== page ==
After Mr. Rogers Sr. died with little capital built up or life insurance, all the companies bearing his name were either sold or shuttered. At age 7, Ted’s widowed mother sent him to boarding school, first to
(During these years, his mother re-married and
In the 1950s, Mr. Rogers moved into his first real commercial endeavours, starting with a music business: supplying orchestras (including
In 1957, Mr. Rogers met
Mr. Rogers’ entrepreneurial streak sometimes worried
After the wedding, Robinson released funds from his daughter’s trust for the couple to buy their home in
After Lord Martonmere’s passing in 1989, Mr. Rogers regaled audiences with stories about how “we’ve had triple mortgages on our home to meet payrolls and we dared not tell her parents!”
Though Mr. Rogers has left a strong and powerful company, it was not always easy. “Being an entrepreneur is not for the faint of heart,” he would say.
To underline that point, Mr. Rogers would tell audiences one of his favorite stories:
“One year, we just didn’t have sufficient cash to pay all the suppliers for a period of time. So, after meeting payroll, I would put all the bills in a hat and keep drawing invoices until we ran out of money.
“Can you believe that some creditors didn’t appreciate such innovation? Some would shout at me over the telephone. I often got a headache and asked them to stop yelling.
“With anger in their voices, they’d ask me what I would do if they kept yelling. ‘Very simple,’ I’d say, ‘I won’t put your bill in the hat next week!’
“Nobody sued – they all got paid with interest. No one in my lifetime has ever lost
In addition to CHFI in those early years, Mr. Rogers, along with the
As his broadcasting business grew, a new technology caught his eye. In 1967, he entered the cable television business and the rest, as they say, is history.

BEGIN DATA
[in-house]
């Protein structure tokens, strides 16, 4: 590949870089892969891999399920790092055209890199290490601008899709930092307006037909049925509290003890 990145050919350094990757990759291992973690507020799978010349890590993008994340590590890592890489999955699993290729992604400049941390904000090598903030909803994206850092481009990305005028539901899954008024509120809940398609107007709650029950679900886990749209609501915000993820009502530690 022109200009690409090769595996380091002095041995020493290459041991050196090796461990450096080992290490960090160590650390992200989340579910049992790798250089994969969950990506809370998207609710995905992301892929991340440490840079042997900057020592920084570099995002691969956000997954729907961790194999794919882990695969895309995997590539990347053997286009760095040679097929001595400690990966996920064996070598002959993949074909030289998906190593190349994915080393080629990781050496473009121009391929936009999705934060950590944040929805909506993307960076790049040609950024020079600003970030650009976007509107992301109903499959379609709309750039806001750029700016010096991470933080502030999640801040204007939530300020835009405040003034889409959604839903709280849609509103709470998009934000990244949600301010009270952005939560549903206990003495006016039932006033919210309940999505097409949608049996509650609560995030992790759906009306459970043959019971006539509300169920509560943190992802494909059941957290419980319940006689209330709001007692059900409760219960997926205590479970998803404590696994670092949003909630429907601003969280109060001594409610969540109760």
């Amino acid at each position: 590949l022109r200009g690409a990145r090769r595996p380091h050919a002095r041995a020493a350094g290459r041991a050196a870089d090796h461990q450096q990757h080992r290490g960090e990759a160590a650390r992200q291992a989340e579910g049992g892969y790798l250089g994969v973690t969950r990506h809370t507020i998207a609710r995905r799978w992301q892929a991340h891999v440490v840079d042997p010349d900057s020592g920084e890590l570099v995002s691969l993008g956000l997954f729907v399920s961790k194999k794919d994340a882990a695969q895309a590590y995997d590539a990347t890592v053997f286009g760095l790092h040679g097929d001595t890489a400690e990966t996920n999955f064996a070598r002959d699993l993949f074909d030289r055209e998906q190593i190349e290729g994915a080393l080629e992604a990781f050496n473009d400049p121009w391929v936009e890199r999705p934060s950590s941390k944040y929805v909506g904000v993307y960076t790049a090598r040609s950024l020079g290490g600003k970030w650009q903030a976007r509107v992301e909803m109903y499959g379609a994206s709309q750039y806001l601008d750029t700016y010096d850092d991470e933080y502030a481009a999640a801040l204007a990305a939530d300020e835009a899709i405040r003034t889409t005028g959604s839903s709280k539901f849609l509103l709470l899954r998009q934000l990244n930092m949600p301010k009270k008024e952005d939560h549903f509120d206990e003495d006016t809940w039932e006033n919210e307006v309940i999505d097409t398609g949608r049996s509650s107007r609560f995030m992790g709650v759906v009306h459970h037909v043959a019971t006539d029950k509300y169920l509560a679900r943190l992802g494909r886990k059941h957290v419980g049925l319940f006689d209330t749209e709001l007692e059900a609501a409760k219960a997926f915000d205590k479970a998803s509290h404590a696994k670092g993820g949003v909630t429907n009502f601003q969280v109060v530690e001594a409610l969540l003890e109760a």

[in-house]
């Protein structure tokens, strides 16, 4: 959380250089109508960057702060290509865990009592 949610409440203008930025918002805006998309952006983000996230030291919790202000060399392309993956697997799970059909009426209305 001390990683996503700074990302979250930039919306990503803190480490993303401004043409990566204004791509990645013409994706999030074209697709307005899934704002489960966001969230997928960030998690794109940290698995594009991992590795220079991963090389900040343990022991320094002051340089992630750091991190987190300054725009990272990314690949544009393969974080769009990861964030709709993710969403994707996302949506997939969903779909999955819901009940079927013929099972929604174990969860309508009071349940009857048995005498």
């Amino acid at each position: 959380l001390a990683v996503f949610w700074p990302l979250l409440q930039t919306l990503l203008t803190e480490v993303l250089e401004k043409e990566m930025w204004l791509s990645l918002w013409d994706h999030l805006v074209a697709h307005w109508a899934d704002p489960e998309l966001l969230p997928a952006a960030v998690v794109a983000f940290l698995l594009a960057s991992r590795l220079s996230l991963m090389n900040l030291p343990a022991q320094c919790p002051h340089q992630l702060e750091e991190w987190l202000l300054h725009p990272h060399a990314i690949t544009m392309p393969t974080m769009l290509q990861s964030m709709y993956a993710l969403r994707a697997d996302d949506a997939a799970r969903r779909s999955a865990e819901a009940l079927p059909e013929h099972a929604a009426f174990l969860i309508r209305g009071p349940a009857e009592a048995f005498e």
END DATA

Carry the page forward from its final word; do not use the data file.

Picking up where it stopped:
Rogers pioneered cable television in the 1960s and 1970s with superior picture quality, more channels through converters and community and multicultural programming. (Innovation continues today with Rogers cable a North American leader in the development and deployment of high-speed Internet service as well as digital television, video-on-demand and cable telephony.)
In 1979, Rogers became Canada’s largest cable company by taking over the much larger Canadian Cablesystems Ltd. and in 1980 purchased Premier Cablesystems in
By the mid-1980s,
To fund his expansion and innovation strategy, Rogers met in Beverly Hills with Michael Milken at
Colloquially known as “junk bonds”, this financing tool was bitter-sweet for Mr. Rogers. He despised the “junk” connotation and its implications on his company. In his later years, Mr. Rogers strived for an “investment grade” rating for his company, which he achieved. But there is little doubt many of the company’s achievements would not have been possible without the high-interest corporate bonds.
Besides growing cable assets on both sides of the border, Rogers entered the wireless phone market in 1985 with partners
Unlike television, where the trend was from over-the-air to wired reception, Mr. Rogers envisioned that telephones were the exact opposite because of changing lifestyles.
Today that company, now called Rogers Wireless, is the largest – and fastest growing – wireless service provider in Canada, available to 93% of Canadians, with more than 7 million subscribers from coast-to-coast.